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The Discourse

What Conservatives Accidentally Get Right About Columbus Day

They say we're living in the world he made, and they're correct! They just think that's a good thing.

A painting of Columbus landing in the Americas. Conservatives are accidentally right about Columbus Day.
John Vanderlyn's 'The Landing of Columbus,' located in the U.S. Capitol.

It’s Indigenous Peoples’ Day, which means it’s also Columbus Day, which means it’s also time for the ever-more-bizarre tradition of Annual Columbus Discourse. Both Columbus and the horrors he inspired have always been controversial, but he is now an increasingly surreal player in our endless culture war—yet another chance for conservatives to take down the wokeocracy by praising someone who makes the libs mad. Scroll through online today and you will find many, many right-wingers going out of their way to pay tribute to one of history’s greatest monsters. (Maybe even the greatest?? Top 5 for sure! If you want an excellent summary of what made Columbus so terrible, Caitlin did one last year.)

This from New York Republican Rep. Claudia Tenney, stood out to me:

It’s the crux of the conservative Columbus Day argument: celebrate Columbus because without him, there would be no America. And really, where is the lie? Tenney and her ideological bedfellows are right: in so many ways, we are living in the world Columbus and his fellow colonizers made. They just think that’s something to celebrate rather than condemn.

America is a country unable to shake its addiction to white supremacy; that delights in the subjugation of its most oppressed classes; that is awash in constant violence, much of it carried out by the state. It is a country whose political system has made it easy to kill and immiserate people and almost impossible to help them. All of these things have long, long roots in the past—and in Columbus.

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Chattel slavery is often described as America’s original sin, and it is certainly one of them, but all of the bloody tyranny found in that system can also be found in the genocide of Native people that was kickstarted by Columbus and his ilk and carried forward by generations of white people for hundreds of years. The history of the United States is rooted in the development of both of these evils, which unfolded alongside and in tandem with each other. They are intertwining and intimately connected, and equally crucial to the amoral framework upon which this country’s origins—and most of its modern crimes, from mass incarceration to endless war—rest. The line is not hard to draw. (To give just one example: the painting of Columbus illustrating this blog is currently located in the U.S. Capitol rotunda. It was installed in 1847, when the Trail of Tears was still ongoing and slavery was still thriving. The government page describing it has not a single thing to say about any of this.)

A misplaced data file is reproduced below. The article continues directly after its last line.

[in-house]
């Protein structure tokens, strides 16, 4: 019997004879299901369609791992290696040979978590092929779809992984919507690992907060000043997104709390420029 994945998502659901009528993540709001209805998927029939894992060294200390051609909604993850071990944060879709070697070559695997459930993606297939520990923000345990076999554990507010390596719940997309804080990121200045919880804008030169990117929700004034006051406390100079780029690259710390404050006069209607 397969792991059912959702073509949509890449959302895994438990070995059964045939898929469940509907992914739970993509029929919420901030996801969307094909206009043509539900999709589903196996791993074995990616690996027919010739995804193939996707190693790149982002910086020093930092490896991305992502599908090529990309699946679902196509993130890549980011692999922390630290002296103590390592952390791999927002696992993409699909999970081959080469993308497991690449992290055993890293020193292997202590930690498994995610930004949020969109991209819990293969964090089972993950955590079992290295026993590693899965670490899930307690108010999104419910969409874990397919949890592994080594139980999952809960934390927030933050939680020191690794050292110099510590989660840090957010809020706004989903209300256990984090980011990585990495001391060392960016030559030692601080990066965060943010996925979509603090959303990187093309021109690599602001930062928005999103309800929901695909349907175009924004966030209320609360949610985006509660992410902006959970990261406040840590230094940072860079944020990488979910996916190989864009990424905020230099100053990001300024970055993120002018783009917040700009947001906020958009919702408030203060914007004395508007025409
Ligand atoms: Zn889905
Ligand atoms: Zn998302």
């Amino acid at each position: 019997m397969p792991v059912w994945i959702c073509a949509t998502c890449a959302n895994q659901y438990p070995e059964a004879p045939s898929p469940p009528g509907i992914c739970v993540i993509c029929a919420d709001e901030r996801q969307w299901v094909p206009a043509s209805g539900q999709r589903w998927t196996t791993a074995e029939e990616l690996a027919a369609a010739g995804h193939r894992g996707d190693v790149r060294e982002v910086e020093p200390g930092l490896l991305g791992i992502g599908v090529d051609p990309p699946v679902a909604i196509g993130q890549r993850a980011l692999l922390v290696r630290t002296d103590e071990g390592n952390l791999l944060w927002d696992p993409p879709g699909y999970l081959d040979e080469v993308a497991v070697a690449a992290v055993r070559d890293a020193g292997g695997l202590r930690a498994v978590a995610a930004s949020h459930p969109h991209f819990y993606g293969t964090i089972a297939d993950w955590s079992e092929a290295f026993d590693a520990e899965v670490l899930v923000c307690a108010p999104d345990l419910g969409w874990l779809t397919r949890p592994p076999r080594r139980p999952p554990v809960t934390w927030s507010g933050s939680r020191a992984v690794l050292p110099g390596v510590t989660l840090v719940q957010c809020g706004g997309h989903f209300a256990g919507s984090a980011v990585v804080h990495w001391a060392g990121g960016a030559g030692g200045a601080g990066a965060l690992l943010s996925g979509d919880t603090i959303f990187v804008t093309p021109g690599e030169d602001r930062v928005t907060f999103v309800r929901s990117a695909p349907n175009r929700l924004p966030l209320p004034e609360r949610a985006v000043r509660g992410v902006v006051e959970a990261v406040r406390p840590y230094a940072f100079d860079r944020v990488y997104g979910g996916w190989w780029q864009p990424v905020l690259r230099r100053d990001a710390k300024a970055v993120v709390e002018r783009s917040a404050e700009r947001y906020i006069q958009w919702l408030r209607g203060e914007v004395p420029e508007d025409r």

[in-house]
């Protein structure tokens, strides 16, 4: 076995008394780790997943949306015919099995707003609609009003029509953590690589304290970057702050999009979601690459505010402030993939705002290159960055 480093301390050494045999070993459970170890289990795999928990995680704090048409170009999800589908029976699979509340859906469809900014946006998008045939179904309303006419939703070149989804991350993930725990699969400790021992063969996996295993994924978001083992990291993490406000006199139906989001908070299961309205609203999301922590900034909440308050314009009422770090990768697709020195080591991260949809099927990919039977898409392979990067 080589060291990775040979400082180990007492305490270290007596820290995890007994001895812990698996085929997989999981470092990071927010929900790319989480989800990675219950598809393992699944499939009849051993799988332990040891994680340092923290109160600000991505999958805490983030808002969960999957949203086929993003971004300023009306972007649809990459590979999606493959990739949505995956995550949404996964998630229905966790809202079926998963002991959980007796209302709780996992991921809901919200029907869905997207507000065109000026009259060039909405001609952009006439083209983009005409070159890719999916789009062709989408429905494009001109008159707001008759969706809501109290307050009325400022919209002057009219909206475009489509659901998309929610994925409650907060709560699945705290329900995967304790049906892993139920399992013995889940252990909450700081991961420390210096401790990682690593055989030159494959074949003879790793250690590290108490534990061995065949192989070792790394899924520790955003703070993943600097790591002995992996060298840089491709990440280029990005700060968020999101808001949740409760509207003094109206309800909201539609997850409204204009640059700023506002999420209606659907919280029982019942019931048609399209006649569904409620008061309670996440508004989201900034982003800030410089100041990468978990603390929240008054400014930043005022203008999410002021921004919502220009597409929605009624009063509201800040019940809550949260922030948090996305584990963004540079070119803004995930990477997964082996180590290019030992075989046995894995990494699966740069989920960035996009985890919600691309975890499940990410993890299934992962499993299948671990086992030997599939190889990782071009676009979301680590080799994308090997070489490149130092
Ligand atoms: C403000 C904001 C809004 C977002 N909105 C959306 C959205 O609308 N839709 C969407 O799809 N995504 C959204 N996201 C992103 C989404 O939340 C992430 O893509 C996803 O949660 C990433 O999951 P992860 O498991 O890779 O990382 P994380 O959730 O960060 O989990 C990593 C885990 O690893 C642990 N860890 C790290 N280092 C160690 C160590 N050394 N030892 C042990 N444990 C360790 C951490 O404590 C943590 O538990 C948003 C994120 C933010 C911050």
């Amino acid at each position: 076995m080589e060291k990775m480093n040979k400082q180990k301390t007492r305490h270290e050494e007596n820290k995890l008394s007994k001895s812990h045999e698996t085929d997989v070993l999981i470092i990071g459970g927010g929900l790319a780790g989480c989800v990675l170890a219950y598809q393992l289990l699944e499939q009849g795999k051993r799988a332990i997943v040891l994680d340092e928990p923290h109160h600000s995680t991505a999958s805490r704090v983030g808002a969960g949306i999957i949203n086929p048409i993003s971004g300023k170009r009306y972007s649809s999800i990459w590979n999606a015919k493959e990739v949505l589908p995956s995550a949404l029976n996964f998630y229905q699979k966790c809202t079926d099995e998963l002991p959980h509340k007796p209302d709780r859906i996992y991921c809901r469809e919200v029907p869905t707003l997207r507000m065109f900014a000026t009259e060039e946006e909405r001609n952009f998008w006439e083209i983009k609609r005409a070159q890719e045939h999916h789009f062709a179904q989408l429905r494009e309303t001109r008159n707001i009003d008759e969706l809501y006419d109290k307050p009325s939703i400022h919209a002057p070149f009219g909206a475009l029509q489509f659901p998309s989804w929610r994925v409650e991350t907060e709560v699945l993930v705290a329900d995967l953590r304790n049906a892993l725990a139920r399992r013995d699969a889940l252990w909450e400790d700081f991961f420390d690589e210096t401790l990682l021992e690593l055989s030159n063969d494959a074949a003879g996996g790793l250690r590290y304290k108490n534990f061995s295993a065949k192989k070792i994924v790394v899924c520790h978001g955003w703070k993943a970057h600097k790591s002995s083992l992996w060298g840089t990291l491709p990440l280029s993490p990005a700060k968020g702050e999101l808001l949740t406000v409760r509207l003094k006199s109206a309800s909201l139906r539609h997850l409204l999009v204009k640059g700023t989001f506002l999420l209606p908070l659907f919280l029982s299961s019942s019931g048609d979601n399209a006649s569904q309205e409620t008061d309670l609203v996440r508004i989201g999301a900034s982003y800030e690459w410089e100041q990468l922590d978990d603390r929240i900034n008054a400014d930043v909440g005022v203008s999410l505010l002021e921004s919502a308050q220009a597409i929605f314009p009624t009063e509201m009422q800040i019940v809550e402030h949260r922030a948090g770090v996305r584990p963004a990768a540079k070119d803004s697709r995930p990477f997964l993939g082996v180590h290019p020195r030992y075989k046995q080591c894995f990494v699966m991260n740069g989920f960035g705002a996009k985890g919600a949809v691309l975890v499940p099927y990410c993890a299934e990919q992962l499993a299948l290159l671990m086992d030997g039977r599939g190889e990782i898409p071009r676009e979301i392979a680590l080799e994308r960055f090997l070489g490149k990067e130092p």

The U.S. always does the work of making these connections for you, including today.

Some people might object to Tenney’s pairing of Columbus with the concepts of “liberty and equality.” Here too, she is being unintentionally revealing about the mainstream American story. Saying that Columbus inspired liberty is incoherent and objectionable, but worshiping our slave-owning founding fathers as titans of liberty is quite incoherent too, and yet hundreds of millions of people do that all the time. (I don’t see too many liberals lining up to question their devotion to the most successful piece of American historical propaganda of our time: Hamilton, which, among other things, places brutal slaver George Washington in the most glowing possible light.)

Conservatives like Tenney are gross and racist and clinging to rotten mythology, and they are using Columbus as a pawn in a political game. But they are correct about something very real: celebrating Indigenous Peoples’ Day may reflect the kind of country many people want America to be, but Columbus Day is, in so many ways, a truer symbol of what the U.S. as a whole actually is. That’s not to say that we should let Columbus Day stick around—it has no place in a civilized world, or even one striving to be civilized. But it’s to remind us that our task is to create a society in which we can say Columbus has nothing to do with the way things are now, and have that be true.